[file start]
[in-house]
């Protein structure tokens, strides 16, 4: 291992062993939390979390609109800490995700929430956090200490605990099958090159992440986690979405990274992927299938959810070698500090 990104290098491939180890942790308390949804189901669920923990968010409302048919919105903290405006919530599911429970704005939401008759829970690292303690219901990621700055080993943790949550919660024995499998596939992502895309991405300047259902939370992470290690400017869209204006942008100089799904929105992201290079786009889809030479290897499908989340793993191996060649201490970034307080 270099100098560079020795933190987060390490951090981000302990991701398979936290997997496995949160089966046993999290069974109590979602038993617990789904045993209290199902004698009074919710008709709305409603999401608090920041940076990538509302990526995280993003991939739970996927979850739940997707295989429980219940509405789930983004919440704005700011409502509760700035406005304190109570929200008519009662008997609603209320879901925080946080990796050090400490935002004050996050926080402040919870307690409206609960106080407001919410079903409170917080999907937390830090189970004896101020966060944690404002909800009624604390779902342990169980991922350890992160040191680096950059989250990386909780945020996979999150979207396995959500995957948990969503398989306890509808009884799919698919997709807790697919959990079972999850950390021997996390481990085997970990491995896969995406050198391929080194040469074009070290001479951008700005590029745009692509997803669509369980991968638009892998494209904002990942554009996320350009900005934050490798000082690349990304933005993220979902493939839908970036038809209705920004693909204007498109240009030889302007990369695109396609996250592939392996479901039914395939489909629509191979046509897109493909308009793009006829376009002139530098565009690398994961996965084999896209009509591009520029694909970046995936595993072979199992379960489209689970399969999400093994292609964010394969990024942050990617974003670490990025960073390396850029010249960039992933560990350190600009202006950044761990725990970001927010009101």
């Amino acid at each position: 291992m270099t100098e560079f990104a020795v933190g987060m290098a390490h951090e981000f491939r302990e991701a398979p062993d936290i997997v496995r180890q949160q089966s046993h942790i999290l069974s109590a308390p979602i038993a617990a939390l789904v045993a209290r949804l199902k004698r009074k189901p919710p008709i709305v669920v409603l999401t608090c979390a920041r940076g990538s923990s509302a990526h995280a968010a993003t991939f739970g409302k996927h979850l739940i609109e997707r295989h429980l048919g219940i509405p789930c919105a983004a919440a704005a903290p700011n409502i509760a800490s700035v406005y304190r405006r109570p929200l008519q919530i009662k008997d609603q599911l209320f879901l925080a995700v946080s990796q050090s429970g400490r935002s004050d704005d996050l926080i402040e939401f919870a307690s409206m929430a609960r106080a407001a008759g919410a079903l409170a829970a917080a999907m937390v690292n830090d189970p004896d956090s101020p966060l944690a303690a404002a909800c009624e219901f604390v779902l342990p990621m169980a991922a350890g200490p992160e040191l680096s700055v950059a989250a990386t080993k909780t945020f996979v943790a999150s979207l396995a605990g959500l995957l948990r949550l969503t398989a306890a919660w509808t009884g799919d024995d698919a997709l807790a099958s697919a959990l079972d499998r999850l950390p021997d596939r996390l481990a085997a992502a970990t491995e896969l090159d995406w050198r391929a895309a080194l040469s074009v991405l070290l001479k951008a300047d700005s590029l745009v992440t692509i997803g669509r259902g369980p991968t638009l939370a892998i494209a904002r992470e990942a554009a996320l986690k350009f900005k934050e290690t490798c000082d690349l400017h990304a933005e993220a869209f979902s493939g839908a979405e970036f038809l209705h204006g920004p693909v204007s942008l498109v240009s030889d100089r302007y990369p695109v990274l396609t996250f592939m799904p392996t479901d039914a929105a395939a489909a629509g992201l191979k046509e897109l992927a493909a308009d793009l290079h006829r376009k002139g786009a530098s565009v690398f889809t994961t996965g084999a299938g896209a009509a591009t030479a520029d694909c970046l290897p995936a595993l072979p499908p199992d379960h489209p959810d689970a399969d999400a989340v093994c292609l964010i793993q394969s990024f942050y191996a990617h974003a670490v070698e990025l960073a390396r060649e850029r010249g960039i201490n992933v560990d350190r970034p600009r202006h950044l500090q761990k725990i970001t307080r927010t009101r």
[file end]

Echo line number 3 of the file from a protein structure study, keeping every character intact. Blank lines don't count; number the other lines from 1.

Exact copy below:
């Amino acid at each position: 291992m270099t100098e560079f990104a020795v933190g987060m290098a390490h951090e981000f491939r302990e991701a398979p062993d936290i997997v496995r180890q949160q089966s046993h942790i999290l069974s109590a308390p979602i038993a617990a939390l789904v045993a209290r949804l199902k004698r009074k189901p919710p008709i709305v669920v409603l999401t608090c979390a920041r940076g990538s923990s509302a990526h995280a968010a993003t991939f739970g409302k996927h979850l739940i609109e997707r295989h429980l048919g219940i509405p789930c919105a983004a919440a704005a903290p700011n409502i509760a800490s700035v406005y304190r405006r109570p929200l008519q919530i009662k008997d609603q599911l209320f879901l925080a995700v946080s990796q050090s429970g400490r935002s004050d704005d996050l926080i402040e939401f919870a307690s409206m929430a609960r106080a407001a008759g919410a079903l409170a829970a917080a999907m937390v690292n830090d189970p004896d956090s101020p966060l944690a303690a404002a909800c009624e219901f604390v779902l342990p990621m169980a991922a350890g200490p992160e040191l680096s700055v950059a989250a990386t080993k909780t945020f996979v943790a999150s979207l396995a605990g959500l995957l948990r949550l969503t398989a306890a919660w509808t009884g799919d024995d698919a997709l807790a099958s697919a959990l079972d499998r999850l950390p021997d596939r996390l481990a085997a992502a970990t491995e896969l090159d995406w050198r391929a895309a080194l040469s074009v991405l070290l001479k951008a300047d700005s590029l745009v992440t692509i997803g669509r259902g369980p991968t638009l939370a892998i494209a904002r992470e990942a554009a996320l986690k350009f900005k934050e290690t490798c000082d690349l400017h990304a933005e993220a869209f979902s493939g839908a979405e970036f038809l209705h204006g920004p693909v204007s942008l498109v240009s030889d100089r302007y990369p695109v990274l396609t996250f592939m799904p392996t479901d039914a929105a395939a489909a629509g992201l191979k046509e897109l992927a493909a308009d793009l290079h006829r376009k002139g786009a530098s565009v690398f889809t994961t996965g084999a299938g896209a009509a591009t030479a520029d694909c970046l290897p995936a595993l072979p499908p199992d379960h489209p959810d689970a399969d999400a989340v093994c292609l964010i793993q394969s990024f942050y191996a990617h974003a670490v070698e990025l960073a390396r060649e850029r010249g960039i201490n992933v560990d350190r970034p600009r202006h950044l500090q761990k725990i970001t307080r927010t009101r």